Everything in its place
When the containers arrived, they still didn’t have premises – the couple’s freight company, Philpotts, let them use its warehouse. They eventually found temporary premises in Mt Wellington where they still operate while waiting on the rebuild.

Pressing forward
Their sales staff were out on the road selling. Elizabeth was focussed on sales, customer service, and Mark worked on getting the office and building operational. They had a business plan in place – they’d had to estimate sales per month and aimed to be back on their feet in six months. They’d called their 70 factories overseas asking for their orders to be prioritised in light of the situation. They also had had to let six of their staff go.

Opportunity
They decided not to create the very same business all over again – rather, to take the opportunity to modernise and get rid of bad habits. “Not many SMEs are forced to restart, so why not restart better,” says Mark. They moved to a cloud-based phone system which integrates seamlessly into mobile phones. They automated various admin tasks that now save days of labour. They simplified their range. They did realise, however, that a showroom is vital – customers need to come and see and touch the product.

Dream result
Incredibly, they managed to get back on their feet within a month – and now they have their temporary premises humming along with offices, warehouse and showroom while they wait for the rebuild − and with improved business practices to boot.

Advice to others – how CC Interiors got through the ordeal

*Use an insurance broker for advice – CC Interiors’ broker set up timelines, and helped with decisions on rebuilding the warehouse.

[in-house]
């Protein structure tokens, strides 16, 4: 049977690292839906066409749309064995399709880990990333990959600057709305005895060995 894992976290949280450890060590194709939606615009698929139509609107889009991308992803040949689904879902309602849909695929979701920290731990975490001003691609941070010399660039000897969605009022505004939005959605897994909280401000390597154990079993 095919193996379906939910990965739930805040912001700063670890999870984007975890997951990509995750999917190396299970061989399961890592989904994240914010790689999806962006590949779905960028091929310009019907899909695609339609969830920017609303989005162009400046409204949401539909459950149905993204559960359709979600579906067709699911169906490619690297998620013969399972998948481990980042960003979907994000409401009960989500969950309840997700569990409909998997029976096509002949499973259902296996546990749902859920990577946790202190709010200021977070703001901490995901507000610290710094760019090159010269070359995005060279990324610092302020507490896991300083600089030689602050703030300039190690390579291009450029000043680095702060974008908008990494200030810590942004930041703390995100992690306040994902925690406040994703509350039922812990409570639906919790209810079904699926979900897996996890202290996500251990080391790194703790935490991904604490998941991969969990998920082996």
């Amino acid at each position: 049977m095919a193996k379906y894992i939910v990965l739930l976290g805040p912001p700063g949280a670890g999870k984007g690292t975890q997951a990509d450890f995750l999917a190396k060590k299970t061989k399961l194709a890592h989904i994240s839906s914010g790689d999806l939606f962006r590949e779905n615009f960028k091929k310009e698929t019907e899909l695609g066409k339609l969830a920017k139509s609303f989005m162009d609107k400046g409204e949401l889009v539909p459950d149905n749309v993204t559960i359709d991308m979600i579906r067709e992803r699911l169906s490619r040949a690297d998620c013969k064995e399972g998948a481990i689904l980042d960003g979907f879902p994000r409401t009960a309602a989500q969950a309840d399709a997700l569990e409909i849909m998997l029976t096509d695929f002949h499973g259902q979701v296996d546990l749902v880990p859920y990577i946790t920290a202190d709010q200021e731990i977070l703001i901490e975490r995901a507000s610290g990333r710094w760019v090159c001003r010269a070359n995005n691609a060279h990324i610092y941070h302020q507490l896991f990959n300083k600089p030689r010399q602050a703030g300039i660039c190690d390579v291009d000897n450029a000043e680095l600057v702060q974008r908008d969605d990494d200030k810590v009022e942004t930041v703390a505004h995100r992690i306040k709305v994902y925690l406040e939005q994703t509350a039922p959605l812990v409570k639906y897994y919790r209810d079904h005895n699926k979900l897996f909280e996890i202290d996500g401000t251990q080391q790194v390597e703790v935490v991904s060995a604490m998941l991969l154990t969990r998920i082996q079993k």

*Have an accountant to plan how to get the business back on its feet.

*Set a ‘D-day’ where you aim to be fully operational again – in CC Interior’s case, it was the Auckland Gift Fair one month out. They had to find scanners, refine their catalogue, recreate a beautiful stand, and get the showroom up and running for customers post-event. Making it to the fair also meant they could meet and greet customers, which in turn, gave customers confidence in CC’s business.

*Elizabeth says “say yes” to offers of help from friends in the business world – support and advice – but carefully decide which help you need most because there will be a lot of it.

*Keep staff busy – you’ll need them to be there when the business is fully operational again.

*Lean on your bank for support – Elizabeth and Mark were allowed a mortgage holiday.

*Find a mentor. The Wilkinsons were lucky enough to have David Stewart, the father of a staff member, and who was able to clear his schedule for a few weeks to help get the business on its feet. “Having that person is pivotal – you’re in a state of shock, have lost all your phones and equipment, and you don’t know what to do. David prompted us to do things to keep our customers – like still  taking part in the gift fairs, and setting up a showroom at the house,” says Elizabeth.

*Customer empathy and incredible staff commitment got them through – and Elizabeth says so many customers voiced their support with orders.

*Use the opportunity to improve on the way you run your business – iron out the kinks.

At the end of the day, your business is often a part of who you are. “If you don’t restart, what else are you going to do? You still need a project,” says Mark.

This is an edited article that originally appeared in New Zealand Retail magazine.